Assembling Flowers and Cultivating Homes: Labor and Gender in Colombia

Lexington Books, 2006 - 207 páginas
Colombia is a major exporter of fresh-cut flowers. As in other global assembly line industries, women constitute a majority of Colombia's floriculture workforce. This ethnographic study explores the links between agro-industrial employment in the context of economic adjustment programs and the individual experience of employment and economic change at the household level. Author Greta Friedemann-Sánchez's challenges the current academic consensus that transnational assembly line industries reinforce patriarchal ideologies of reproduction and the exploitation of women. What from a global perspective may be perceived as exploitation can be seen from the local perspective as an opportunity within the community. Specifically, the study focuses on how the interrelated factors of formal employment, wage income, property ownership, social capital, and self-esteem articulate with women's resistance to male dominated households and domestic violence. Expertly combining qualitative and quantitative methodologies, Assembling Flowers and Cultivating Homes contributes greatly to the study of gender and power, household economics and structure, and Latin American society.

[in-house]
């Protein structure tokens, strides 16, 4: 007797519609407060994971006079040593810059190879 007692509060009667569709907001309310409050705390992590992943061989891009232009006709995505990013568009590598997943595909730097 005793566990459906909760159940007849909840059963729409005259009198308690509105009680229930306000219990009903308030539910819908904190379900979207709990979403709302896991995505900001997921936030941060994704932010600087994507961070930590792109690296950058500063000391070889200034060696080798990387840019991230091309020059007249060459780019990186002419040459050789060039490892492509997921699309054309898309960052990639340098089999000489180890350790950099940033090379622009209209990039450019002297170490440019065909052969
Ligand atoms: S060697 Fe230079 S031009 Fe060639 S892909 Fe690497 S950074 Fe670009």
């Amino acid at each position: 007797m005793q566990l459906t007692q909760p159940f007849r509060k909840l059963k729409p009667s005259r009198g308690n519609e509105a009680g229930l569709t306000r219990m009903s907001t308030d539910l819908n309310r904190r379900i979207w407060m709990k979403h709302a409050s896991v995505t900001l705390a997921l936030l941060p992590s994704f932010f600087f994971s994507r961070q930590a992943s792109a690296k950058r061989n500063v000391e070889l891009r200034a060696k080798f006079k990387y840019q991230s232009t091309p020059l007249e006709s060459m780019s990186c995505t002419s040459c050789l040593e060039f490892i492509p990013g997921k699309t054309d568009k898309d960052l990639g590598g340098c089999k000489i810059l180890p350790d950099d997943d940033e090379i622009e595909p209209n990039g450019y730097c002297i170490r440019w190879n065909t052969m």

Flowers in the Global Assembly Line
Assembling Flowers
Disciplined Labor Identity and Gender
Land Housing Money and Social Networks
Cultivating Homes
Gendered Development
About the Author
Derechos de autor

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Página 184 - Land and Labour in Rural Chile, 1850-1935," in Kenneth Duncan and Ian Rutledge, eds.
Página 186 - Cravey, Altha J. Women and Work in Mexico's Maquiladoras . Lanham, Md.: Rowman and Littlefield, 1998. Cubides, Fernando. "Los Paramilitares y Su Estrategia.

Acerca del autor (2006)

Greta Friedemann-Sánchez is assistant professor at the Hubert H. Humphrey Institute of Public Affairs at the University of Minnesota.

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